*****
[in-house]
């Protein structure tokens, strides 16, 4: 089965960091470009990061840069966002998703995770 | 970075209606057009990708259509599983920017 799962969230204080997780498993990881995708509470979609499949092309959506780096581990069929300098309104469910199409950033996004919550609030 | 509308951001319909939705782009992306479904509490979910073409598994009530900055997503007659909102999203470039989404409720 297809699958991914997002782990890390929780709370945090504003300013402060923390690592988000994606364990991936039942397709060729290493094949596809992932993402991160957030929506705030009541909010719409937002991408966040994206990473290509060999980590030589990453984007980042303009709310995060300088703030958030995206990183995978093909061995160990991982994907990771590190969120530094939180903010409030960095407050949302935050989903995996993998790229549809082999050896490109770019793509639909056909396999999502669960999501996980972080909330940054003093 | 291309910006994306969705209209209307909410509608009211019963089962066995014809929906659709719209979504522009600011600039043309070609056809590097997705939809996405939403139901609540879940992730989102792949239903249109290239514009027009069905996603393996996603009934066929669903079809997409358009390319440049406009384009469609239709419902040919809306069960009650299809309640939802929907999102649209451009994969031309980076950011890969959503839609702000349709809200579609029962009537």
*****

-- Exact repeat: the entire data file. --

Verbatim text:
[in-house]
């Protein structure tokens, strides 16, 4: 089965960091470009990061840069966002998703995770 | 970075209606057009990708259509599983920017 799962969230204080997780498993990881995708509470979609499949092309959506780096581990069929300098309104469910199409950033996004919550609030 | 509308951001319909939705782009992306479904509490979910073409598994009530900055997503007659909102999203470039989404409720 297809699958991914997002782990890390929780709370945090504003300013402060923390690592988000994606364990991936039942397709060729290493094949596809992932993402991160957030929506705030009541909010719409937002991408966040994206990473290509060999980590030589990453984007980042303009709310995060300088703030958030995206990183995978093909061995160990991982994907990771590190969120530094939180903010409030960095407050949302935050989903995996993998790229549809082999050896490109770019793509639909056909396999999502669960999501996980972080909330940054003093 | 291309910006994306969705209209209307909410509608009211019963089962066995014809929906659709719209979504522009600011600039043309070609056809590097997705939809996405939403139901609540879940992730989102792949239903249109290239514009027009069905996603393996996603009934066929669903079809997409358009390319440049406009384009469609239709419902040919809306069960009650299809309640939802929907999102649209451009994969031309980076950011890969959503839609702000349709809200579609029962009537």